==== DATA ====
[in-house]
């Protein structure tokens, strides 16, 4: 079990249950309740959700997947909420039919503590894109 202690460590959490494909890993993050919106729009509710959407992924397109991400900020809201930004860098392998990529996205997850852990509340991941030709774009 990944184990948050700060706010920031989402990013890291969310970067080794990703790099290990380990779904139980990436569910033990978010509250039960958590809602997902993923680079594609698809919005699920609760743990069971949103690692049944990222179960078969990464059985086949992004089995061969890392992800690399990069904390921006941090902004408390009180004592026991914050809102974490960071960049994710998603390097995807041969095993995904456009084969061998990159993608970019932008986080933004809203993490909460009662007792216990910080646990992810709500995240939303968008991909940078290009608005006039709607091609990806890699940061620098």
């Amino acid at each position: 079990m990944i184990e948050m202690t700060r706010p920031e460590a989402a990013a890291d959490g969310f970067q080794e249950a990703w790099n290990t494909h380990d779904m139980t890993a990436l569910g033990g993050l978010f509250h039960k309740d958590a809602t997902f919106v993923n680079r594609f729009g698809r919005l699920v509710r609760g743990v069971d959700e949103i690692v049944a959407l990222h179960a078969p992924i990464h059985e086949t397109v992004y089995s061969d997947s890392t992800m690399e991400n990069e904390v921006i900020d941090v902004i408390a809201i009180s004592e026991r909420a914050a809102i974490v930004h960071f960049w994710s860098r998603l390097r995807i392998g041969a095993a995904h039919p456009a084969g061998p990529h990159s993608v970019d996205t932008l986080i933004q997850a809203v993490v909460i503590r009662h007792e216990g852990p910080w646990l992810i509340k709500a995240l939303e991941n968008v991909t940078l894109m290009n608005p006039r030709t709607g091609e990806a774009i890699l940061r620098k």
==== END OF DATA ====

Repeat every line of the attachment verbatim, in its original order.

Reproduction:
[in-house]
């Protein structure tokens, strides 16, 4: 079990249950309740959700997947909420039919503590894109 202690460590959490494909890993993050919106729009509710959407992924397109991400900020809201930004860098392998990529996205997850852990509340991941030709774009 990944184990948050700060706010920031989402990013890291969310970067080794990703790099290990380990779904139980990436569910033990978010509250039960958590809602997902993923680079594609698809919005699920609760743990069971949103690692049944990222179960078969990464059985086949992004089995061969890392992800690399990069904390921006941090902004408390009180004592026991914050809102974490960071960049994710998603390097995807041969095993995904456009084969061998990159993608970019932008986080933004809203993490909460009662007792216990910080646990992810709500995240939303968008991909940078290009608005006039709607091609990806890699940061620098």
């Amino acid at each position: 079990m990944i184990e948050m202690t700060r706010p920031e460590a989402a990013a890291d959490g969310f970067q080794e249950a990703w790099n290990t494909h380990d779904m139980t890993a990436l569910g033990g993050l978010f509250h039960k309740d958590a809602t997902f919106v993923n680079r594609f729009g698809r919005l699920v509710r609760g743990v069971d959700e949103i690692v049944a959407l990222h179960a078969p992924i990464h059985e086949t397109v992004y089995s061969d997947s890392t992800m690399e991400n990069e904390v921006i900020d941090v902004i408390a809201i009180s004592e026991r909420a914050a809102i974490v930004h960071f960049w994710s860098r998603l390097r995807i392998g041969a095993a995904h039919p456009a084969g061998p990529h990159s993608v970019d996205t932008l986080i933004q997850a809203v993490v909460i503590r009662h007792e216990g852990p910080w646990l992810i509340k709500a995240l939303e991941n968008v991909t940078l894109m290009n608005p006039r030709t709607g091609e990806a774009i890699l940061r620098k």